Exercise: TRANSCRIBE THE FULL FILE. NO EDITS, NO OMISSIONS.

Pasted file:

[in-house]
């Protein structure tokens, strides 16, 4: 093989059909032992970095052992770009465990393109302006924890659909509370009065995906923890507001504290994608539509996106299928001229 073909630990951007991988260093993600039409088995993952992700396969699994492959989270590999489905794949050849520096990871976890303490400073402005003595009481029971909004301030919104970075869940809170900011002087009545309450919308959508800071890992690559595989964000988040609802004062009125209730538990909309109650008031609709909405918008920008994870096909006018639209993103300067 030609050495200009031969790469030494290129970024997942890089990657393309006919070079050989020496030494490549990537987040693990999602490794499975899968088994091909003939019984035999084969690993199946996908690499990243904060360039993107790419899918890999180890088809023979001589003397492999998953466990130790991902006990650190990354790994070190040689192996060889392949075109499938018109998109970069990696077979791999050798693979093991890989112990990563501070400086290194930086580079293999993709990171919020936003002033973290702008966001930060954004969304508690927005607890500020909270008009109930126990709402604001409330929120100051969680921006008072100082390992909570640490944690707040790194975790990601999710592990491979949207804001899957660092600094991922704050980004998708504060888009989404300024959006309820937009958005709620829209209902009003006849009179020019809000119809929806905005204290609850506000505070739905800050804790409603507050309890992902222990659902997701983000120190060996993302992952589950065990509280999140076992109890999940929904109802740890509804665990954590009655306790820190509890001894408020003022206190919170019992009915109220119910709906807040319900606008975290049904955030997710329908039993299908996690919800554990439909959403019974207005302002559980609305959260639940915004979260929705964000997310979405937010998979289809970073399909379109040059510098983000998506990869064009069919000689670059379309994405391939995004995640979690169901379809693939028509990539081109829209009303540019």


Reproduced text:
[in-house]
């Protein structure tokens, strides 16, 4: 093989059909032992970095052992770009465990393109302006924890659909509370009065995906923890507001504290994608539509996106299928001229 073909630990951007991988260093993600039409088995993952992700396969699994492959989270590999489905794949050849520096990871976890303490400073402005003595009481029971909004301030919104970075869940809170900011002087009545309450919308959508800071890992690559595989964000988040609802004062009125209730538990909309109650008031609709909405918008920008994870096909006018639209993103300067 030609050495200009031969790469030494290129970024997942890089990657393309006919070079050989020496030494490549990537987040693990999602490794499975899968088994091909003939019984035999084969690993199946996908690499990243904060360039993107790419899918890999180890088809023979001589003397492999998953466990130790991902006990650190990354790994070190040689192996060889392949075109499938018109998109970069990696077979791999050798693979093991890989112990990563501070400086290194930086580079293999993709990171919020936003002033973290702008966001930060954004969304508690927005607890500020909270008009109930126990709402604001409330929120100051969680921006008072100082390992909570640490944690707040790194975790990601999710592990491979949207804001899957660092600094991922704050980004998708504060888009989404300024959006309820937009958005709620829209209902009003006849009179020019809000119809929806905005204290609850506000505070739905800050804790409603507050309890992902222990659902997701983000120190060996993302992952589950065990509280999140076992109890999940929904109802740890509804665990954590009655306790820190509890001894408020003022206190919170019992009915109220119910709906807040319900606008975290049904955030997710329908039993299908996690919800554990439909959403019974207005302002559980609305959260639940915004979260929705964000997310979405937010998979289809970073399909379109040059510098983000998506990869064009069919000689670059379309994405391939995004995640979690169901379809693939028509990539081109829209009303540019």